With the resignation of Mike Quigley, the challenge now for NBN Co’s board and the federal government is to find someone brave enough to pick up the baton as his successor.
While there’s a wide range of candidates, it’s unlikely any of them would be in a hurry to fill Quigley’s position.
Quigley's resignation last week, ahead of the fourth anniversary of his appointment and the next federal election was not unexpected. Having handled the mammoth task of establishing the company charged with upgrading Australia’s telecommunications infrastructure, Quigley has picked a fair milestone to hang up his boots. If nothing else, the decision allows him to make a gracious exit rather than an ignominious departure the Coalition had planned for him.
At a press conference following his announcement, Quigley said his successor will need experience in building and operating an infrastructure network; “I think it would be very useful if someone coming into that job has that particular skill," he said.
Those skills are going to be severely tested as the incoming CEO will need the people and contractual skills to overcome the dysfunction at NBN Co and the gumption to deal with board, media and political interference.
The internal choice
For the moment, the man touted to get Quigley's crown is Kevin Brown, however, the former Qantas and Nortel Networks executive clearly lacks the operational experience identified by the retiring CEO.
Brown's role in NBN Co’s original failed tender in 2011 further blots his suitability for the top job. In announcing the rejection of all 14 submissions, Brown claimed the company had found a “different route” to deliver better value for money.
With contracts being handed back to NBN Co and various contractors struggling with the rollout it’s clear the “different route” has failed.
This alone should be enough to disqualify Brown.
Return of the prodigal son
A few days after the company announced the tenders had failed, NBN Co’s head of construction Patrick Flannigan resigned amid allegations he had been over-ruled by Brown on the construction contracts.
Flannigan, who is now CEO of infrastructure maintenance company Utility Services Group, has the qualifications and experience required to run the company although he may choose not to revisit the project. Still, Flannigan’s return to NBN Co can’t be ruled out for the time being.
Former Service Stream boss Graeme Sumner is another name being touted to replace Quigley and, having been the chief executive of both Transfield’s and Siemens' New Zealand operations, he has the required background.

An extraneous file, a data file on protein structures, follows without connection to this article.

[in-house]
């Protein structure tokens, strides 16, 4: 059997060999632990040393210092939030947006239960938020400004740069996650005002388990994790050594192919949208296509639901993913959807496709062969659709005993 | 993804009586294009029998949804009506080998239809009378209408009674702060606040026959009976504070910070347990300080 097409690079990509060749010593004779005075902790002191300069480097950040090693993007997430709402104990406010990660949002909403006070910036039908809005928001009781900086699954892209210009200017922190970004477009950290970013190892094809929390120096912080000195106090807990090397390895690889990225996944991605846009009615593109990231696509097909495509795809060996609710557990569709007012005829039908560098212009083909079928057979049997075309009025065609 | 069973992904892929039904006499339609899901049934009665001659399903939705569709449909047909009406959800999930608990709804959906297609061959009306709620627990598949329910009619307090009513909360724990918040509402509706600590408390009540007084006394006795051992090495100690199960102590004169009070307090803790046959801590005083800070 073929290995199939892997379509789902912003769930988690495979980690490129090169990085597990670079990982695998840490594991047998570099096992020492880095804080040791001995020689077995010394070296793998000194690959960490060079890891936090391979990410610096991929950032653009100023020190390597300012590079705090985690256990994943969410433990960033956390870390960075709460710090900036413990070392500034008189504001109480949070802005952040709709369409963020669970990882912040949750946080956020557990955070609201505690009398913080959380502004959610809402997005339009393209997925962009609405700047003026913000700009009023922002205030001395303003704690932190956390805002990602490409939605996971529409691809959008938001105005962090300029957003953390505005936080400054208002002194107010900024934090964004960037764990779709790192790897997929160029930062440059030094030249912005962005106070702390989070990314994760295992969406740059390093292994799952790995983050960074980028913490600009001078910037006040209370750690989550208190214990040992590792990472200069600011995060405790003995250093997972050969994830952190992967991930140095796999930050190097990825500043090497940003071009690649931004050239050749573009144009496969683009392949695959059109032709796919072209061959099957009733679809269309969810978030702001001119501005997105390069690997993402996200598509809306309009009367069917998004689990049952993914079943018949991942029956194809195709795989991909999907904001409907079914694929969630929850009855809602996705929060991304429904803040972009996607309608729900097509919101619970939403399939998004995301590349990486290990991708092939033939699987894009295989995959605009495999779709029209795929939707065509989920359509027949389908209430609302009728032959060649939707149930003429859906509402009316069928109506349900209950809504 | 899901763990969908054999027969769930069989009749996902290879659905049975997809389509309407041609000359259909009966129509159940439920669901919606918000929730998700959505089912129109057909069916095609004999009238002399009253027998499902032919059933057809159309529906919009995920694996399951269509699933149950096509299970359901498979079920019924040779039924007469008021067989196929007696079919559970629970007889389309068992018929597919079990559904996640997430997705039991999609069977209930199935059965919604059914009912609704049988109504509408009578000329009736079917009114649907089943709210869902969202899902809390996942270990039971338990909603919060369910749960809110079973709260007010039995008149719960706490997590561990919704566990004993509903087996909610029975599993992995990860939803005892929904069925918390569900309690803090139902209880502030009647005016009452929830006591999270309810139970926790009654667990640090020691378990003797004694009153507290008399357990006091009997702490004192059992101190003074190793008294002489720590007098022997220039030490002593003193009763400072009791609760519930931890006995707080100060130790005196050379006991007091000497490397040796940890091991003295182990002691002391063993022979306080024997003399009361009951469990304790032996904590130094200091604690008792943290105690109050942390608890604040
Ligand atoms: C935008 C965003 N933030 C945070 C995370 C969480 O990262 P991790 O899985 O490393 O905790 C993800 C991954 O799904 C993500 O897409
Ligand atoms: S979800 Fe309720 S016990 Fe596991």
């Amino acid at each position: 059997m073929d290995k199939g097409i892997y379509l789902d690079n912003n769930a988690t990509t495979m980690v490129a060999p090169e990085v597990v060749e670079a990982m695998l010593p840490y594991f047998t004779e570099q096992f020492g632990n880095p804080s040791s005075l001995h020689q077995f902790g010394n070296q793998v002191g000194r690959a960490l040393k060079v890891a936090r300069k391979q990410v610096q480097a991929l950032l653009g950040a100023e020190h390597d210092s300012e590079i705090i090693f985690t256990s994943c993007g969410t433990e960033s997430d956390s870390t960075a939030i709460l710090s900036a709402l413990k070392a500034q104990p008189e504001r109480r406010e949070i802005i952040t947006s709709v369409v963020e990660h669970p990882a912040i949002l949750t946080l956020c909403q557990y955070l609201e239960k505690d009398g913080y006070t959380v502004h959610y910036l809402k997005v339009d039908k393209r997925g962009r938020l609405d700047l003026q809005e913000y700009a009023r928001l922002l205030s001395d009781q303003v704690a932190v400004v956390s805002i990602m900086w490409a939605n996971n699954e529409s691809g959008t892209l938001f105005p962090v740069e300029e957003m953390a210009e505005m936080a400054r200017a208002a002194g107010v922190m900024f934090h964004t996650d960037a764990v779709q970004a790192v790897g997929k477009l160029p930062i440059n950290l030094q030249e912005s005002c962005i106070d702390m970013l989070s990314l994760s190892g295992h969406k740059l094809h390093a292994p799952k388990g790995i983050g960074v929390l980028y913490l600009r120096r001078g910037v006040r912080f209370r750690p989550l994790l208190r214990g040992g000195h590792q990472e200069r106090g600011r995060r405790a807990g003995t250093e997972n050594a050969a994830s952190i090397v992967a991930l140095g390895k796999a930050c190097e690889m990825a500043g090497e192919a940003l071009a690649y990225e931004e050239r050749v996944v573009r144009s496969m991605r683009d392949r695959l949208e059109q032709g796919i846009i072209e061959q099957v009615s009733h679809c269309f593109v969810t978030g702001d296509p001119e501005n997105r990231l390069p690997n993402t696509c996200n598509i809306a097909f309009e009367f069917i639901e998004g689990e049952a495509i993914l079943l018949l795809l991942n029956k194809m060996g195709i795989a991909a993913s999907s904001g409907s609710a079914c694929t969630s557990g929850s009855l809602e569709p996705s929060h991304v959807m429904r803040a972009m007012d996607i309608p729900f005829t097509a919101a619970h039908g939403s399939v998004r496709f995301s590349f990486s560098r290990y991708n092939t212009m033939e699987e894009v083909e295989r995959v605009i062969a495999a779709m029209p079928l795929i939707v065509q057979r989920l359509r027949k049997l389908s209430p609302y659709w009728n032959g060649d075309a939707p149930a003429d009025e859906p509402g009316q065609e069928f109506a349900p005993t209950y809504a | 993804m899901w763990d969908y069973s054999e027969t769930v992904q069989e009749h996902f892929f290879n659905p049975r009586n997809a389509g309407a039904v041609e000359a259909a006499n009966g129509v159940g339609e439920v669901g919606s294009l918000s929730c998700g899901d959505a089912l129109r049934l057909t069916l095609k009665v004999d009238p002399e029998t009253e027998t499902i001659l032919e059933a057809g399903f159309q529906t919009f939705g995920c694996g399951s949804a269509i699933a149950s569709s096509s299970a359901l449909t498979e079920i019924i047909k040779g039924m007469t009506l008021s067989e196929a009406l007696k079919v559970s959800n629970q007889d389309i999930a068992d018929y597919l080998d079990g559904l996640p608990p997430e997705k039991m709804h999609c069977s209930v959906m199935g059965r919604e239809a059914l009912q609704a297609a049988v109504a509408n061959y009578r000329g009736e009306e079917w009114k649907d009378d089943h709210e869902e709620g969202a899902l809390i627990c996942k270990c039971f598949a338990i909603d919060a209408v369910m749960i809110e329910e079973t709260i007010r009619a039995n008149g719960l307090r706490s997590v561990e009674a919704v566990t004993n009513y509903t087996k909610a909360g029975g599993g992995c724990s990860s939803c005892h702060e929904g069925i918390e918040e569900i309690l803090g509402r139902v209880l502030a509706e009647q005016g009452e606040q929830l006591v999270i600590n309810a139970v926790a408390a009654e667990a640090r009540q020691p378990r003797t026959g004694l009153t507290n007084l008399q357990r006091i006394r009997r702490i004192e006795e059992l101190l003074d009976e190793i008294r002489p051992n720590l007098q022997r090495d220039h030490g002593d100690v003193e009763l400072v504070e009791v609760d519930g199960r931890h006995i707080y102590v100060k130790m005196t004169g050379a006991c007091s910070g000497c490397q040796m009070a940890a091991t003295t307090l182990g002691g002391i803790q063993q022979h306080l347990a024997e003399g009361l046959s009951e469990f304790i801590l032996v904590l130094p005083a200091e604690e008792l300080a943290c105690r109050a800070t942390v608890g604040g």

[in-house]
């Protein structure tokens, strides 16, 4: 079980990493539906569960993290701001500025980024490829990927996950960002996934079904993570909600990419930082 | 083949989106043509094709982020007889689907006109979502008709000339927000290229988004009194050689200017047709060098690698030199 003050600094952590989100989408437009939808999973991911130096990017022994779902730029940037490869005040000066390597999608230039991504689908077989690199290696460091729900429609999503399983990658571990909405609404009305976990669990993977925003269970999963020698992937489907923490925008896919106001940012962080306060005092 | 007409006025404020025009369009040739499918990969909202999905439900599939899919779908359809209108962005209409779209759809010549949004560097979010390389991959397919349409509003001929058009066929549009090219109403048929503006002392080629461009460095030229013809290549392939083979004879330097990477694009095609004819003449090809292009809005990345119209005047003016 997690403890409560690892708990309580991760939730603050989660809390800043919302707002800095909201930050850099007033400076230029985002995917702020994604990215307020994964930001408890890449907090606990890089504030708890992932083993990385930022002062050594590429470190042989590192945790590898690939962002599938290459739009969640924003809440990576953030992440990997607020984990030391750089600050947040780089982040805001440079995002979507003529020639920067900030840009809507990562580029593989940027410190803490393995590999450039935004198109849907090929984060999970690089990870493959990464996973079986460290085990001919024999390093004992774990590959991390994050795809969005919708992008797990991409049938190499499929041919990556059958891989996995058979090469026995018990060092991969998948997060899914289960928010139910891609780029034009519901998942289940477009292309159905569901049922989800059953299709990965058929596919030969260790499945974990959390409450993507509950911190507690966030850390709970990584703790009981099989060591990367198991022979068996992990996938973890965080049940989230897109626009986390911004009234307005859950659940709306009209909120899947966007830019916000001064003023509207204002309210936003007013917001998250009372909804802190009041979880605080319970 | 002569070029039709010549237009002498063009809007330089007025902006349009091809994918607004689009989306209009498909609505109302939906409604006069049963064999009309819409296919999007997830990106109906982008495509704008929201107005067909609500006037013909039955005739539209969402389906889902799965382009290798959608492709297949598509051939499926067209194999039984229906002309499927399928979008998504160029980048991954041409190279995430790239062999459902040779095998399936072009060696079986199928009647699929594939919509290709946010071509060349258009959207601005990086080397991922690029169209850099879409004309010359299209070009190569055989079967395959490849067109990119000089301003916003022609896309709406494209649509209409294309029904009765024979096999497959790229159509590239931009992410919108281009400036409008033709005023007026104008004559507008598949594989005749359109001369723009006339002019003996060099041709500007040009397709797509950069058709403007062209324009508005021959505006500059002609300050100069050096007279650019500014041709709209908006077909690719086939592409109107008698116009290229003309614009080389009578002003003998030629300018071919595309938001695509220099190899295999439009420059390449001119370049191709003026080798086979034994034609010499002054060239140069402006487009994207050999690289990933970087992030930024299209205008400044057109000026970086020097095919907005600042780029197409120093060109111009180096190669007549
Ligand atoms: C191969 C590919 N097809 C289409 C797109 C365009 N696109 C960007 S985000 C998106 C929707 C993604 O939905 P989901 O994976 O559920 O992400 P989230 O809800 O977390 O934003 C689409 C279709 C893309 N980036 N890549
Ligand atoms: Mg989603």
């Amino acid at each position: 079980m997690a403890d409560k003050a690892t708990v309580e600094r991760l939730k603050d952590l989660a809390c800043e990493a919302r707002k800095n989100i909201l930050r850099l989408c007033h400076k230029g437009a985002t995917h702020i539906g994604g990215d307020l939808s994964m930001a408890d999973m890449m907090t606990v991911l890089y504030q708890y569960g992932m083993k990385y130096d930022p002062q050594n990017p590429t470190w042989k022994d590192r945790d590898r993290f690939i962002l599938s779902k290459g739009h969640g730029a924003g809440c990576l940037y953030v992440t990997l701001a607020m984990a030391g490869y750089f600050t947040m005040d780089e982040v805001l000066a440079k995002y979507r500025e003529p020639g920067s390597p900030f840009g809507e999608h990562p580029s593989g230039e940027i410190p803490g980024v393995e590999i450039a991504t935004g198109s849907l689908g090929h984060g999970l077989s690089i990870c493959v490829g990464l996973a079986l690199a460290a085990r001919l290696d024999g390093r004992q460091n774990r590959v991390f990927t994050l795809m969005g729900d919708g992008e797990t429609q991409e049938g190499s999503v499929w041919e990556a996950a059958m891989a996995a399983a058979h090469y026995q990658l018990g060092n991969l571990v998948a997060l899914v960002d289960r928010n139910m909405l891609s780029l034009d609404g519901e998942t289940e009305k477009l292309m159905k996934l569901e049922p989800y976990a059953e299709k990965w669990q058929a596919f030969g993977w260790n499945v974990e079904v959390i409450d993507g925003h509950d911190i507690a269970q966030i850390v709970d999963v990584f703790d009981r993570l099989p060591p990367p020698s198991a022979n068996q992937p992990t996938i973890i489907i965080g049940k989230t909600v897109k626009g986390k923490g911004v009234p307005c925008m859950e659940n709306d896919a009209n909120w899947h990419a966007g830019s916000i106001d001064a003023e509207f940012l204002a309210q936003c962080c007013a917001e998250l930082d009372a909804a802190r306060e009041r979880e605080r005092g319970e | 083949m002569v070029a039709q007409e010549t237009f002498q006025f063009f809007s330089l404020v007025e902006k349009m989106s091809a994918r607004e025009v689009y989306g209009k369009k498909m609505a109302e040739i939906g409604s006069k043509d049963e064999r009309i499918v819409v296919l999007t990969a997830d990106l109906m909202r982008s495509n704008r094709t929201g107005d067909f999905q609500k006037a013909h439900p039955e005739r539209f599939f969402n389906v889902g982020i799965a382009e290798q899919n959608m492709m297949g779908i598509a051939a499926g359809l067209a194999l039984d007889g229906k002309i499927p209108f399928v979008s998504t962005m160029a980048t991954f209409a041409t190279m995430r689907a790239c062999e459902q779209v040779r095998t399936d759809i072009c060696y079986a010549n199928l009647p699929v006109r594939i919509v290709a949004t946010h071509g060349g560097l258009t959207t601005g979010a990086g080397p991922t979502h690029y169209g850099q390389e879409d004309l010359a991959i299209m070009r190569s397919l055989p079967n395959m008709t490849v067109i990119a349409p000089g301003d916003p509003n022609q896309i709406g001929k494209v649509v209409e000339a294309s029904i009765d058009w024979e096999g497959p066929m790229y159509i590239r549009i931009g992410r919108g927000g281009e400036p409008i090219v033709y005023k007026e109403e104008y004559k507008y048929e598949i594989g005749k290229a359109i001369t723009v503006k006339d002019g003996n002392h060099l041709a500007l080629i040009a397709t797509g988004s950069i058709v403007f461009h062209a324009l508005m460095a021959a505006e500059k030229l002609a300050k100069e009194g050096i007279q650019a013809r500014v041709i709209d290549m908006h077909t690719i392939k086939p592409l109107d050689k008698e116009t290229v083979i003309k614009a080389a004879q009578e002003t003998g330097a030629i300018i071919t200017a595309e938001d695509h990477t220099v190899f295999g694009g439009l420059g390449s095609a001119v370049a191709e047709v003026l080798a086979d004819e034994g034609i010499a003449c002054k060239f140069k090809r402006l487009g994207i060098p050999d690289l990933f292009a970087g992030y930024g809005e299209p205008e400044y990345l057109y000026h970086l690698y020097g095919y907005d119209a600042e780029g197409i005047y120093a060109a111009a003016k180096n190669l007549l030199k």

A major strike against Sumner is Service Stream’s current problems, having been suspended from the stock exchange for the last six weeks and being in breach of its banking covenants.
All of these problems developed during his tenure at the company and it’s difficult to see how these could be overlooked should the board consider him.
With a number of fibre rollouts underway overseas there are a number of suitable, experienced candidates available with the skills NBN Co is looking for.
Across the Tasman, Chorus is the company charged with building New Zealand's Ultrafast Broadband Network and the company’s CEO, Mark Ratcliffe, and General Manager of Infrastructure Build, Ed Beatty, could both be possible candidates. However, both are long serving NZ Telecom veterans whose experience may not translate to Australia.
Google’s vice president of Access Services, Milos Medin, is responsible for the company’s US fibre rollouts. It's difficult to imagine how NBN Co will be able to match the attractions of working for one of the world’s leading companies to attract either Medin or one of his managers.
There a few viable candidates from the UK, BT Openreach’s Liv Garfield would force a major change in NBN Co’s culture which is described by many staff as ‘blokey’. Meanwhile, the company’s managing director for Network Investment, Mike Galvin is another qualified candidate, who also happens to have a fan in Malcolm Turnbull.
However, the lack of local knowledge is almost certainly going to hinder the possibility of any overseas talent taking the helm at NBN Co. And again, one has to ask just how willing any of these candidates will be to take the job in the first place.
A poisoned chalice?
The major problem in attracting a new CEO to lead NBN Co is the nature of the job. The political and media pressure on Mike Quigley has been intense and many good candidates would understandably baulk at the unwarranted personal attacks Quigley has suffered during his tenure.
An additional problem facing the board of NBN Co is that a Coalition win will lead to a re-evaluation of the project, which in turn would change the scope of the CEO’s mandate.
That leaves Quigley's successor with the unenviable task of implementing a new NBN plan while dealing with a board that is clearly not as qualified as it should be.
Without a strong engaged board to support senior management, it’s more than likely that any qualified successor to Quigley would think twice before signing the dotted line, irrespective of the salary or the opportunities on offer.
All of which means that Mike Quigley may yet regret committing to staying on until his successor is found.
Alan Kohler will be debating Malcolm Turnbull on Coalition NBN policy at a business lunch at the Sheraton Wentworth in Sydney on August 1. To book a ticket click here.
Paul Wallbank is one of Australia's leading business and technology bloggers, his business Netsmarts helps organisations adapt to the new ways of doing business online.